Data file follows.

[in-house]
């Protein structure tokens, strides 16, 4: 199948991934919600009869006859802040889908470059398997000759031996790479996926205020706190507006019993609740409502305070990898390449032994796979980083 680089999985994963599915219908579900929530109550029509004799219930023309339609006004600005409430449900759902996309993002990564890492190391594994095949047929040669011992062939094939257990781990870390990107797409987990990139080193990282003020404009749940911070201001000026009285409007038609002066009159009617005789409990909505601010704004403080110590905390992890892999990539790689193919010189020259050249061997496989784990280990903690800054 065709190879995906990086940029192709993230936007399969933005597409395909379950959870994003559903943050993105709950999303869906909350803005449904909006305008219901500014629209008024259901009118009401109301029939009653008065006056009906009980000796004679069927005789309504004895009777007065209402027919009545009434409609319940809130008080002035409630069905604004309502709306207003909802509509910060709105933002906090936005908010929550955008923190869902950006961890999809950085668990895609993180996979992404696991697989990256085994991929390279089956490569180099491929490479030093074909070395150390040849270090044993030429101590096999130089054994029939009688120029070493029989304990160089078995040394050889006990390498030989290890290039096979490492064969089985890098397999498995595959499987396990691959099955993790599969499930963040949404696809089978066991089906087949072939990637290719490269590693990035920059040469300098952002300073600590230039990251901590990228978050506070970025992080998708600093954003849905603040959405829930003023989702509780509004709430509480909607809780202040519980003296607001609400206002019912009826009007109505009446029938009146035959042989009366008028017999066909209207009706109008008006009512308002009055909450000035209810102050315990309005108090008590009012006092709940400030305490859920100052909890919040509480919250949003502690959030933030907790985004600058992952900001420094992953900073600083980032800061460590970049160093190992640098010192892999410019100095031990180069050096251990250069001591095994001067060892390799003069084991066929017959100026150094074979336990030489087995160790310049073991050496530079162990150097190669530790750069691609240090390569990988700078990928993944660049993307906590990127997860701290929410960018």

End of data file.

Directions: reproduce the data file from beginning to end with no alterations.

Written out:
[in-house]
């Protein structure tokens, strides 16, 4: 199948991934919600009869006859802040889908470059398997000759031996790479996926205020706190507006019993609740409502305070990898390449032994796979980083 680089999985994963599915219908579900929530109550029509004799219930023309339609006004600005409430449900759902996309993002990564890492190391594994095949047929040669011992062939094939257990781990870390990107797409987990990139080193990282003020404009749940911070201001000026009285409007038609002066009159009617005789409990909505601010704004403080110590905390992890892999990539790689193919010189020259050249061997496989784990280990903690800054 065709190879995906990086940029192709993230936007399969933005597409395909379950959870994003559903943050993105709950999303869906909350803005449904909006305008219901500014629209008024259901009118009401109301029939009653008065006056009906009980000796004679069927005789309504004895009777007065209402027919009545009434409609319940809130008080002035409630069905604004309502709306207003909802509509910060709105933002906090936005908010929550955008923190869902950006961890999809950085668990895609993180996979992404696991697989990256085994991929390279089956490569180099491929490479030093074909070395150390040849270090044993030429101590096999130089054994029939009688120029070493029989304990160089078995040394050889006990390498030989290890290039096979490492064969089985890098397999498995595959499987396990691959099955993790599969499930963040949404696809089978066991089906087949072939990637290719490269590693990035920059040469300098952002300073600590230039990251901590990228978050506070970025992080998708600093954003849905603040959405829930003023989702509780509004709430509480909607809780202040519980003296607001609400206002019912009826009007109505009446029938009146035959042989009366008028017999066909209207009706109008008006009512308002009055909450000035209810102050315990309005108090008590009012006092709940400030305490859920100052909890919040509480919250949003502690959030933030907790985004600058992952900001420094992953900073600083980032800061460590970049160093190992640098010192892999410019100095031990180069050096251990250069001591095994001067060892390799003069084991066929017959100026150094074979336990030489087995160790310049073991050496530079162990150097190669530790750069691609240090390569990988700078990928993944660049993307906590990127997860701290929410960018």